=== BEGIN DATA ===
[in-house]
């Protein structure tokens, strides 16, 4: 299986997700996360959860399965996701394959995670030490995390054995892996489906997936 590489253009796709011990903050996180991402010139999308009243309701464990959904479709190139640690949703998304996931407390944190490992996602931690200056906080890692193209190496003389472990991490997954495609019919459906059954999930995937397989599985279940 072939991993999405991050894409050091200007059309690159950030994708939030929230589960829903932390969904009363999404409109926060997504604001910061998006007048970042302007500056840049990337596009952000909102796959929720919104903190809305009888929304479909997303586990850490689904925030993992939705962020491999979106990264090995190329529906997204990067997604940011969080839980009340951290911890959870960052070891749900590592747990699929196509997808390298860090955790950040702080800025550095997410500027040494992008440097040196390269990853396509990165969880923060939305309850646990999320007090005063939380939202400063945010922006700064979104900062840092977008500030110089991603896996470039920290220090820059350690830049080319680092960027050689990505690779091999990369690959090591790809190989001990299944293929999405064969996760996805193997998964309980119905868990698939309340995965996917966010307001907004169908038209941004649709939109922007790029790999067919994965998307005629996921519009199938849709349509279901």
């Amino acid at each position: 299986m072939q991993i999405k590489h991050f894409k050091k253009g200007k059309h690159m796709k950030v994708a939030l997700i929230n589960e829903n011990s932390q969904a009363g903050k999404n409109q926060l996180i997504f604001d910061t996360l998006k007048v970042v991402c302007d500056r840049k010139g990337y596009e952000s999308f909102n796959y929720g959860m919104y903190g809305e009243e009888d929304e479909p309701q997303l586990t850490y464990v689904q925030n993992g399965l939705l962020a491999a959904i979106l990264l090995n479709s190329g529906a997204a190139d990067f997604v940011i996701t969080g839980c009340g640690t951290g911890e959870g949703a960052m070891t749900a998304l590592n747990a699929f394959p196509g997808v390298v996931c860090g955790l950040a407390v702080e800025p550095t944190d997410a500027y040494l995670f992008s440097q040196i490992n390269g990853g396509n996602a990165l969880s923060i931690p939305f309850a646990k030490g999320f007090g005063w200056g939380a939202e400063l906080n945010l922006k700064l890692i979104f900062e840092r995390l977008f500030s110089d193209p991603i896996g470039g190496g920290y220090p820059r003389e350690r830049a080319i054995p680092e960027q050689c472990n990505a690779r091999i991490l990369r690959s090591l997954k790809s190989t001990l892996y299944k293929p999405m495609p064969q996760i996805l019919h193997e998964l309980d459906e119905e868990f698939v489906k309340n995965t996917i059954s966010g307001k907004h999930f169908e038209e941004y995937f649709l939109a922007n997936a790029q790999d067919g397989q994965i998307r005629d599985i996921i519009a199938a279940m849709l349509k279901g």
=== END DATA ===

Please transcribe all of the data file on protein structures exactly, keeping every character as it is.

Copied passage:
[in-house]
């Protein structure tokens, strides 16, 4: 299986997700996360959860399965996701394959995670030490995390054995892996489906997936 590489253009796709011990903050996180991402010139999308009243309701464990959904479709190139640690949703998304996931407390944190490992996602931690200056906080890692193209190496003389472990991490997954495609019919459906059954999930995937397989599985279940 072939991993999405991050894409050091200007059309690159950030994708939030929230589960829903932390969904009363999404409109926060997504604001910061998006007048970042302007500056840049990337596009952000909102796959929720919104903190809305009888929304479909997303586990850490689904925030993992939705962020491999979106990264090995190329529906997204990067997604940011969080839980009340951290911890959870960052070891749900590592747990699929196509997808390298860090955790950040702080800025550095997410500027040494992008440097040196390269990853396509990165969880923060939305309850646990999320007090005063939380939202400063945010922006700064979104900062840092977008500030110089991603896996470039920290220090820059350690830049080319680092960027050689990505690779091999990369690959090591790809190989001990299944293929999405064969996760996805193997998964309980119905868990698939309340995965996917966010307001907004169908038209941004649709939109922007790029790999067919994965998307005629996921519009199938849709349509279901």
């Amino acid at each position: 299986m072939q991993i999405k590489h991050f894409k050091k253009g200007k059309h690159m796709k950030v994708a939030l997700i929230n589960e829903n011990s932390q969904a009363g903050k999404n409109q926060l996180i997504f604001d910061t996360l998006k007048v970042v991402c302007d500056r840049k010139g990337y596009e952000s999308f909102n796959y929720g959860m919104y903190g809305e009243e009888d929304e479909p309701q997303l586990t850490y464990v689904q925030n993992g399965l939705l962020a491999a959904i979106l990264l090995n479709s190329g529906a997204a190139d990067f997604v940011i996701t969080g839980c009340g640690t951290g911890e959870g949703a960052m070891t749900a998304l590592n747990a699929f394959p196509g997808v390298v996931c860090g955790l950040a407390v702080e800025p550095t944190d997410a500027y040494l995670f992008s440097q040196i490992n390269g990853g396509n996602a990165l969880s923060i931690p939305f309850a646990k030490g999320f007090g005063w200056g939380a939202e400063l906080n945010l922006k700064l890692i979104f900062e840092r995390l977008f500030s110089d193209p991603i896996g470039g190496g920290y220090p820059r003389e350690r830049a080319i054995p680092e960027q050689c472990n990505a690779r091999i991490l990369r690959s090591l997954k790809s190989t001990l892996y299944k293929p999405m495609p064969q996760i996805l019919h193997e998964l309980d459906e119905e868990f698939v489906k309340n995965t996917i059954s966010g307001k907004h999930f169908e038209e941004y995937f649709l939109a922007n997936a790029q790999d067919g397989q994965i998307r005629d599985i996921i519009a199938a279940m849709l349509k279901g």